May 21, 2021

Manchin Reintroduces Nine Bills To Address Growing Drug Epidemic

Charleston, WV – In recent weeks, U.S. Senator Joe Manchin (D-WV) has reintroduced nine bills to address the growing drug epidemic facing West Virginia and the United States. In 2020, over 90,000 Americans died from drug related overdoses, which is the highest year of overdose deaths ever recorded, with over half of those likely involving an opioid or synthetic opioid.
“The last year was the deadliest year on record for overdose related deaths. It is blatantly clear that we must do more to address the drug epidemic that is impacting every West Virginian and American,” said Senator Manchin. “My legislation seeks to address every part of this crisis, from funding and expanding substance use treatment access, to sealing records of non-violent criminal records related to substance use disorder to help West Virginians get back into the workforce. Congress must take action to combat this epidemic, and I urge my bipartisan colleagues to support my commonsense bills that will help save West Virginian and American lives.”
Each piece of legislation aims at addressing different aspects of the drug epidemic, including expanding and supporting substance use treatment access through different funding streams, sealing records of non-violent substance use related crimes and ensuring the FDA listens to experts on approving new opioid medications and works to keep the market from being flooded with dangerous opioids.

Senator Manchin’s Recently Introduced Legislation:
  • Life Budgeting for Opioid Addiction Treatment (LifeBOAT) Act: This bipartisan bill would establish a stewardship fee to provide and expand access to substance use treatment through the existing Substance Abuse Prevention and Treatment Block Grant. To pay for this treatment, this bill would establish a 1 cent stewardship fee on each milligram of active opioid ingredient in a prescription pain pill. The bill includes a rebate for cancer related pain and hospice patients and an exemption for opioids used as part of medically assisted treatment.
  • Clean Start Act: This bill would allow persons with a felony or misdemeanor conviction for a past non-violent crime committed as a result of substance use disorder to have their records sealed after undergoing comprehensive treatment and demonstrating a commitment to their recovery.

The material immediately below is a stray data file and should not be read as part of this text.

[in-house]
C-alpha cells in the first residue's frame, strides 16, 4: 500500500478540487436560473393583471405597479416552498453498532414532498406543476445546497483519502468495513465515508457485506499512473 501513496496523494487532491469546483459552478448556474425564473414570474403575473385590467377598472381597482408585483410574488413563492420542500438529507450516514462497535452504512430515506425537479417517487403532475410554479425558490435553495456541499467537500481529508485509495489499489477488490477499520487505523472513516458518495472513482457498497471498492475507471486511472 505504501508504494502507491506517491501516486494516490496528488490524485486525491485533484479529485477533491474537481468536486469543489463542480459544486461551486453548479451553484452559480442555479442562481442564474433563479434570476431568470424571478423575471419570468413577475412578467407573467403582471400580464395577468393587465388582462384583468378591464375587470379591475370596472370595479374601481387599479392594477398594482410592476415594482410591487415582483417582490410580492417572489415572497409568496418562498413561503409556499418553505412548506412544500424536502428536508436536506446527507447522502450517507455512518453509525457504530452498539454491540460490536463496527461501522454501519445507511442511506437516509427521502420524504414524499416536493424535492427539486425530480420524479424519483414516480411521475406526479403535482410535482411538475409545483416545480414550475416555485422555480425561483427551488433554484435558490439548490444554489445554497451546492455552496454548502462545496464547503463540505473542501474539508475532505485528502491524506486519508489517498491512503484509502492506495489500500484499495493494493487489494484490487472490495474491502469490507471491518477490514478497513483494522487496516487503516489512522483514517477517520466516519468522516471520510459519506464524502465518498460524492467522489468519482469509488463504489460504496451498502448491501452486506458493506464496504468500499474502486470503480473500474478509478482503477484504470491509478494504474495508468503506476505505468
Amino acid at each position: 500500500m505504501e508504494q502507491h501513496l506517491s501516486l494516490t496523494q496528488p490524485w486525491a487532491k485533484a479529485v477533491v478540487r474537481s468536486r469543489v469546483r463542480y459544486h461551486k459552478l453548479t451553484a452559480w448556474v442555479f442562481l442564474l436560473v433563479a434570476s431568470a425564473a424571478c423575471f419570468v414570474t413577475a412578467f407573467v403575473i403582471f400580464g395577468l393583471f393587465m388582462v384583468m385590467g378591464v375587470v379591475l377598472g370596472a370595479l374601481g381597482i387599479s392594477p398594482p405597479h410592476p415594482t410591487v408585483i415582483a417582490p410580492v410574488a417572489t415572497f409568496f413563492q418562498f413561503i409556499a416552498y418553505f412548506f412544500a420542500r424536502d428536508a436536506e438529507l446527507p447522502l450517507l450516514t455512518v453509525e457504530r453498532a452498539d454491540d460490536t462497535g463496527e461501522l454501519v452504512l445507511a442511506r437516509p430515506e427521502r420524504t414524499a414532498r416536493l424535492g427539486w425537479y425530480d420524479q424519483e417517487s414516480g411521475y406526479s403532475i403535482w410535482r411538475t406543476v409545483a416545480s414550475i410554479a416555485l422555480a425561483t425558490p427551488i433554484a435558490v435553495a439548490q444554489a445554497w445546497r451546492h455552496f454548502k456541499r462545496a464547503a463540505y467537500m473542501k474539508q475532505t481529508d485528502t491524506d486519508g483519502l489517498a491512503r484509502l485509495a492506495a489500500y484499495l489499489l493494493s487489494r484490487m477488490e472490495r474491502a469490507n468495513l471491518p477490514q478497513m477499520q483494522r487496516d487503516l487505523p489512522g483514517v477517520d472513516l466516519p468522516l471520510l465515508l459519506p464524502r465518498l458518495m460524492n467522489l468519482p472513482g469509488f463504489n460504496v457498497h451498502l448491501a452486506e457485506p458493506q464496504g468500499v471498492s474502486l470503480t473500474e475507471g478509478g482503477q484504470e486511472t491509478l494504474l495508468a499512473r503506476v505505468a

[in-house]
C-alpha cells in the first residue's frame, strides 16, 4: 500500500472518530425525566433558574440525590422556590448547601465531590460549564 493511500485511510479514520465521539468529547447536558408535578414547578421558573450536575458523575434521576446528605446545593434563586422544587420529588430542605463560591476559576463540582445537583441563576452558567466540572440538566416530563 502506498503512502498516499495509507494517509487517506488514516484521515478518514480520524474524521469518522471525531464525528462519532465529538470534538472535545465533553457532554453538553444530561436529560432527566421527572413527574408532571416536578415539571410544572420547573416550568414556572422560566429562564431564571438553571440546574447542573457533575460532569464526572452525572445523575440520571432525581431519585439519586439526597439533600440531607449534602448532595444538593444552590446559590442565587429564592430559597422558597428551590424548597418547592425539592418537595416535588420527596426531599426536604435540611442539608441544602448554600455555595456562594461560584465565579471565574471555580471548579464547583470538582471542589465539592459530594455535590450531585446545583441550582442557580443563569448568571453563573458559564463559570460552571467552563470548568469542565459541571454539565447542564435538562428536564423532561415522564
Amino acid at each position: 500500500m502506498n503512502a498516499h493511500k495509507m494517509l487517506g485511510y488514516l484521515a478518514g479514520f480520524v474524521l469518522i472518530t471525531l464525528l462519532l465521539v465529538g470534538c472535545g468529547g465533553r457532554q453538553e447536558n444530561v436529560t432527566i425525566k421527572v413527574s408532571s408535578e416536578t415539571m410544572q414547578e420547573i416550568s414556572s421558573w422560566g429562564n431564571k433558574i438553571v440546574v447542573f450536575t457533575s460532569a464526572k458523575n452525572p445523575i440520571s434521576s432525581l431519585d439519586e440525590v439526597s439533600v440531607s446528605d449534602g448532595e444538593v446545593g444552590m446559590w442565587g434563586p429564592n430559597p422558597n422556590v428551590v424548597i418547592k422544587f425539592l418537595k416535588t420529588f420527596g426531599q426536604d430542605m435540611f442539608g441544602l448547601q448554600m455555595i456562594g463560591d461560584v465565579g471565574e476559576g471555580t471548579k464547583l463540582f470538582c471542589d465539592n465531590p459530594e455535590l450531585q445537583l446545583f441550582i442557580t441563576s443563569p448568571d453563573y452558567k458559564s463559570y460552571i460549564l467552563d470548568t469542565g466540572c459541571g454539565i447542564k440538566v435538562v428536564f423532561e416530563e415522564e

• FDA Review of Efficacy of EERW Double-Blinds (FREED) of Opioids Act: This bipartisan bill would ensure that scientific experts review the controversial EERW methodology used to approve new opioids and will ensure that opioids are only marketed for uses where they are both safe and effective.
  • Improving Medicaid Programs’ Response to Overdose Victims and Enhancing (IMPROVE) Addiction Care Act: This bipartisan bill would provide greater assistance to individuals who have struggled with substance use disorder by requiring state Medicaid programs to use jointly-funded Drug Utilization Review programs to help connect patients to treatment and boost safeguards for those on Medicaid who have experienced a non-fatal, opioid-related overdose.
  • DEA Enforcement and Authority Act: This bill would restore the DEA ability to effectively enforce our nation’s drug laws by making the critical changes requested by the Department of Justice to the Ensuring Patient Access and Effective Drug Enforcement Act, which passed in 2016, that would help the DEA crack down on suspicious opioid orders.
  • FDA Accountability for Public Safety Act: This bipartisan bill would ensure experts are heard when the FDA considers new, dangerous opioid medications by requiring the FDA to seek the advice of an advisory committee before approving new opioids and requires the agency to provide a report to Congress if it approves an opioid against the advice of that committee.
  • Protecting Americans from Dangerous Opioids Act: This bill would require the FDA to remove one opioid medication currently on the market for every new opioid medication that they approve.
  • Changing the Culture of the FDA Act: This bill would amend the FDA mission statement to include the agency’s responsibility for addressing the ongoing drug epidemic.
  • Non-Opioid Directive (NOD) Act: This bipartisan bill would establish a non-opioid directive form that allows patients to notify health professionals that they do not wish to be treated with opioids.

A timeline of Senator Manchin’s efforts to address the drug epidemic can be found here